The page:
> numpy
> > > to
> > > > do data analysis & machine learning in Python. Added to this my
> > cofounder
> > > > knows Python well but not Scala so it can be very beneficial to do a
> > lot
> > > of
> > > > stuff in Python.
> > > >
> > > > For text-based data this is fine, but reading data in from more
> complex
> > > > Hadoop formats is an issue.
> > > >
> > > > The current approach would of course be to write an ETL-style
> > Java/Scala
> > > > job and then process in Python. Nothing wrong with this, but I was
> > > thinking
> > > > about ways to allow Python to access arbitrary Hadoop InputFormats.
> > > >
> > > > Here is a quick proof of concept:
> > https://gist.github.com/MLnick/7150058
> > > >
> > > > This works for simple stuff like SequenceFile with simple Writable
> > > > key/values.
> > > >
> > > > To work with more complex files, perhaps an approach is to manipulate
> > > > Hadoop JobConf via Python and pass that in. The one downside is of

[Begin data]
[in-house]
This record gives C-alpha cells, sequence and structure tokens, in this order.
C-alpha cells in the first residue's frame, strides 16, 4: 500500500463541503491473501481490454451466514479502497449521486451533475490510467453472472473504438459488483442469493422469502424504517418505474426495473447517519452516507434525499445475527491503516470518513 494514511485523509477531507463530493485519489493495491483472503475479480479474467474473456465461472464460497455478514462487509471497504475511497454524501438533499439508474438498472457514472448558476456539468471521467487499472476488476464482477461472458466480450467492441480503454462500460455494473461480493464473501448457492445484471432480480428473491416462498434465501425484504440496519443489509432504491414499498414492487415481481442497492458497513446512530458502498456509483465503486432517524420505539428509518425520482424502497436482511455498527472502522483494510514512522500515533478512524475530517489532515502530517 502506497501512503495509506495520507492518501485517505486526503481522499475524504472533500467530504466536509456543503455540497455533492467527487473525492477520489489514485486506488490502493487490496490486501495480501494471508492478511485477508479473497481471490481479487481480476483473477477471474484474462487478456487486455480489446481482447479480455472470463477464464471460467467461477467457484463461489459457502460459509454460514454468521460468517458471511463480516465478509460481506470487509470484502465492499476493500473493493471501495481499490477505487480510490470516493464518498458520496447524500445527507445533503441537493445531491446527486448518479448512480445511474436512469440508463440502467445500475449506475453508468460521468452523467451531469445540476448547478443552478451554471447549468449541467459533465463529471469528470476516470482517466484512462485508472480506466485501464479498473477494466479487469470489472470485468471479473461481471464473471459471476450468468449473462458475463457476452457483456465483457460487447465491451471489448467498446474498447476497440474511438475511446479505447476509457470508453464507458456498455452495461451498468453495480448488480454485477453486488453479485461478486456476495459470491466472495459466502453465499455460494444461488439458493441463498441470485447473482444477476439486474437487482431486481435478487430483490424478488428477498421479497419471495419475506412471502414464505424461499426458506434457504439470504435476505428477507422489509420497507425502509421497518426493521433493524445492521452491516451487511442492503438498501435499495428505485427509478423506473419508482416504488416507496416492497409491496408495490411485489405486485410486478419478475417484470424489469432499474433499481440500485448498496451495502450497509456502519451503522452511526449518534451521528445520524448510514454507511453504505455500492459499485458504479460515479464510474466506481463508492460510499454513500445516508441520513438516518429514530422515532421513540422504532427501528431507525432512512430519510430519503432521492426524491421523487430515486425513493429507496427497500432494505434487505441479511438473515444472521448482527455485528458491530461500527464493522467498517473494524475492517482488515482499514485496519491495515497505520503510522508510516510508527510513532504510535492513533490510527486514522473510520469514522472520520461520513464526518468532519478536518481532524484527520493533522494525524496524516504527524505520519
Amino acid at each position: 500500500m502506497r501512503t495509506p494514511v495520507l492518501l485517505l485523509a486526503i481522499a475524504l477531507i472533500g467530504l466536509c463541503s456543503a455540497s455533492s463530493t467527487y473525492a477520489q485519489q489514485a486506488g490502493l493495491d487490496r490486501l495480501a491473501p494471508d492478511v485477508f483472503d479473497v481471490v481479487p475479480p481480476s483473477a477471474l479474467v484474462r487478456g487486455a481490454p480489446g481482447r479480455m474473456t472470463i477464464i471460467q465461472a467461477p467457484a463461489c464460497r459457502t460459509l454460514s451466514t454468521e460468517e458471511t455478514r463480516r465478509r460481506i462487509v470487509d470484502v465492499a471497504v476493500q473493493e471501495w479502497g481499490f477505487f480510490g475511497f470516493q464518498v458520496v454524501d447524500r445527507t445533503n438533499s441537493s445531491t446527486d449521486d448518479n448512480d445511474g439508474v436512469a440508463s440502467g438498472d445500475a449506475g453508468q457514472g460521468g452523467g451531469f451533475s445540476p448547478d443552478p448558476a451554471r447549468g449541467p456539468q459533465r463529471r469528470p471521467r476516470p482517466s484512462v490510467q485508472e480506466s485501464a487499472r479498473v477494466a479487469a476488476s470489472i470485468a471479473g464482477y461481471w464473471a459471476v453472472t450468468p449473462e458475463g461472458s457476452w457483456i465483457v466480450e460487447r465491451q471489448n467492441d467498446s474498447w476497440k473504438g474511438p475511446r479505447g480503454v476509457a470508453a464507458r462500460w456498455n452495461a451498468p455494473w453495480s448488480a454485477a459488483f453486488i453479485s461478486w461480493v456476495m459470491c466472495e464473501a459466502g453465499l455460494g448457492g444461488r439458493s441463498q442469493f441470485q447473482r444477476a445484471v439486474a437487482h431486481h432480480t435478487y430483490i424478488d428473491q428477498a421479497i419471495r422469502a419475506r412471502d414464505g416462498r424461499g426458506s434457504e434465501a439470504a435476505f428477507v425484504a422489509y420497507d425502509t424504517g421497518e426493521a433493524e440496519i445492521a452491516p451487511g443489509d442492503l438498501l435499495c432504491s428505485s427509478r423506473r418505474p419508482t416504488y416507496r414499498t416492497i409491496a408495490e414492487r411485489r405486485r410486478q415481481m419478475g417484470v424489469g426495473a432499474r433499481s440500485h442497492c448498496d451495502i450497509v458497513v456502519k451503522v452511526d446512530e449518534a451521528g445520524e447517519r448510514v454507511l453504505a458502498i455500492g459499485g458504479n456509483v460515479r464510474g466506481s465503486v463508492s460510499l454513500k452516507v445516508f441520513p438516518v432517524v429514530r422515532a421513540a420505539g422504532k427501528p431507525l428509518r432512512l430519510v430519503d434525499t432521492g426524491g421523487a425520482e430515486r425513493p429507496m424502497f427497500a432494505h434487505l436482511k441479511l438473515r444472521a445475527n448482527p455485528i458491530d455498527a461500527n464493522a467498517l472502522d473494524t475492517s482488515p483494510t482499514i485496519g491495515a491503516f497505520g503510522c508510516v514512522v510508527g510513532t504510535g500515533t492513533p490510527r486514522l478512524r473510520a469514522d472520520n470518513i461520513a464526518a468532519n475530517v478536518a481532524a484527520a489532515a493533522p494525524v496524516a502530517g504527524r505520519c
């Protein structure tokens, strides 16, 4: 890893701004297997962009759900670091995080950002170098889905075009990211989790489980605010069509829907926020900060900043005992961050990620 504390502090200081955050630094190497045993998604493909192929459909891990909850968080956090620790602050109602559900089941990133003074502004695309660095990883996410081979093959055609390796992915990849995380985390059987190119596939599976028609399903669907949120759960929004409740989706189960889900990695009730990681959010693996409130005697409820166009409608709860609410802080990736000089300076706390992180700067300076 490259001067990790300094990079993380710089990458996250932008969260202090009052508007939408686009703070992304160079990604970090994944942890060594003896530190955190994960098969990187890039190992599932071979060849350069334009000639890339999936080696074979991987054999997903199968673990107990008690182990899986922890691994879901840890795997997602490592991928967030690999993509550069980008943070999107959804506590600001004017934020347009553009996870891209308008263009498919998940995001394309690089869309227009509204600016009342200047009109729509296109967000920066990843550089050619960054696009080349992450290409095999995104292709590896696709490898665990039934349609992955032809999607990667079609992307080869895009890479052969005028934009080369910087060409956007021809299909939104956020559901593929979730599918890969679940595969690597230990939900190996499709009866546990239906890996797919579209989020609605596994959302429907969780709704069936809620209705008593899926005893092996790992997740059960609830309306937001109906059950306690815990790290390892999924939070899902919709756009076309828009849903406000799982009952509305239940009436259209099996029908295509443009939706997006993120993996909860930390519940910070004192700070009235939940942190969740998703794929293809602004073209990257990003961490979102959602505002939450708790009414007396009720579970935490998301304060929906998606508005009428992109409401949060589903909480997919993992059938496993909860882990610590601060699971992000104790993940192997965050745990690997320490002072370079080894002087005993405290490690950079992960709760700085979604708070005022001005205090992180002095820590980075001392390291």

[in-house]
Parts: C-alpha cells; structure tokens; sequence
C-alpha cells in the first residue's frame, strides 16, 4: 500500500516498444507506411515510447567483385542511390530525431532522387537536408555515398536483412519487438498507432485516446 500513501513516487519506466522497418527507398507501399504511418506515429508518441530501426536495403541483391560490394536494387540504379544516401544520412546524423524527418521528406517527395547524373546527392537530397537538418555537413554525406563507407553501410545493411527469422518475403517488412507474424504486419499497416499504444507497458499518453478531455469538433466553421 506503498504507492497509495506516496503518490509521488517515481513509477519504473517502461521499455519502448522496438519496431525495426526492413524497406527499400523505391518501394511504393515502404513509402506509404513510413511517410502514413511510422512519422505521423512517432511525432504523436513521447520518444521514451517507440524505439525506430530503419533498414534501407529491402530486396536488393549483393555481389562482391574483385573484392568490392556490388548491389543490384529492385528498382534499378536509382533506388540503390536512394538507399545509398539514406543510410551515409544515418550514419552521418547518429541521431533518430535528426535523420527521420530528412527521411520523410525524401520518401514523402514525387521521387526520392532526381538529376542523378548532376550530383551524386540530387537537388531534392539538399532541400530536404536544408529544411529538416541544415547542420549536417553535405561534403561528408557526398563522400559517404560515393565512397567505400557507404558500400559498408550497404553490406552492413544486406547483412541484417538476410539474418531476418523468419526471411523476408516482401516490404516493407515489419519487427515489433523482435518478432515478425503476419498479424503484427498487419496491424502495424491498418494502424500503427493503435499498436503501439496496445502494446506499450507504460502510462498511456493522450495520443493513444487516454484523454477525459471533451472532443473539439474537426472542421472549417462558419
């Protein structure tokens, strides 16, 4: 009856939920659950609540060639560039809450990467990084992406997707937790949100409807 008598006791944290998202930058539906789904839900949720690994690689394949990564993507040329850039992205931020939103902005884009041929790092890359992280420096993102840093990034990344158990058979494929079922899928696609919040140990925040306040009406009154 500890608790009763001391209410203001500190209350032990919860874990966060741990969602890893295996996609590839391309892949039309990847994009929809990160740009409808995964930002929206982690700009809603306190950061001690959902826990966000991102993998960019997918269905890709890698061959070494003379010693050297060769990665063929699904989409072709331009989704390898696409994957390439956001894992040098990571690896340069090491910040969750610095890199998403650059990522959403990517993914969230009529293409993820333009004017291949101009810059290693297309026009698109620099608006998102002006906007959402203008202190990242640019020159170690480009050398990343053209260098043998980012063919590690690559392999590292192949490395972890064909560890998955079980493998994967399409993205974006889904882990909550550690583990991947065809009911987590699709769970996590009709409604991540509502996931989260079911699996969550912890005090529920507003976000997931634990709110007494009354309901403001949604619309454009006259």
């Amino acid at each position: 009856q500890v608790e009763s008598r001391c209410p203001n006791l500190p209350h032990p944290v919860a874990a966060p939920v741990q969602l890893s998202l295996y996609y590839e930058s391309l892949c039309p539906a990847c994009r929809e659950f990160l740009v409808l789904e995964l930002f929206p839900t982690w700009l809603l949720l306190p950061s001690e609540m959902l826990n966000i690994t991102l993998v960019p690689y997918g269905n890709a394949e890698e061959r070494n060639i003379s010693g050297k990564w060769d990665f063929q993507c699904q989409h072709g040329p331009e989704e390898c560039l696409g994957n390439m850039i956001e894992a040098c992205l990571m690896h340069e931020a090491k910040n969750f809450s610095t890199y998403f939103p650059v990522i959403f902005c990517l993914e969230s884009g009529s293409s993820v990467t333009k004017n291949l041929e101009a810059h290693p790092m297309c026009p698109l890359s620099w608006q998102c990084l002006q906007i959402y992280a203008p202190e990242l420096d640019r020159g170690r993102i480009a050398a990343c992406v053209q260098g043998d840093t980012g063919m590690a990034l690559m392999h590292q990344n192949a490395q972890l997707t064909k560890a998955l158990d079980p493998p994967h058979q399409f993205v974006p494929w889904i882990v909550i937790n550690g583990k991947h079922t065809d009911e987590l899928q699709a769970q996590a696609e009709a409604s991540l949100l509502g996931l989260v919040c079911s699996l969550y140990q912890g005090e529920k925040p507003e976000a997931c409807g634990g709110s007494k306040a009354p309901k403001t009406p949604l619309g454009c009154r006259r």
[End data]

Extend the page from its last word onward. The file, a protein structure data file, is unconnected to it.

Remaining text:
> > course
> > > > that the InputFormat (well actually the Key/Value classes) must have
> a
> > > > toString that makes sense so very custom stuff might not work.
> > > >
> > > > I wonder if it would be possible to take the objects that are yielded
> > via
> > > > the InputFormat and convert them into some representation like
> > ProtoBuf,
> > > > MsgPack, Avro, JSON, that can be read relatively more easily from
> > Python?
> > > >
> > > > Another approach could be to allow a simple "wrapper API" such that
> one
> > > can
> > > > write a wrapper function T => String and pass that into an
> > > > InputFormatWrapper that takes an arbitrary InputFormat and yields
> > Strings
> > > > for the keys and values. Then all that is required is to compile that
> > > > function and add it to the SPARK_CLASSPATH and away you go!
> > > >
> > > > Thoughts?
> > > >
> > > > Nick
> > > >
> > >
> >
>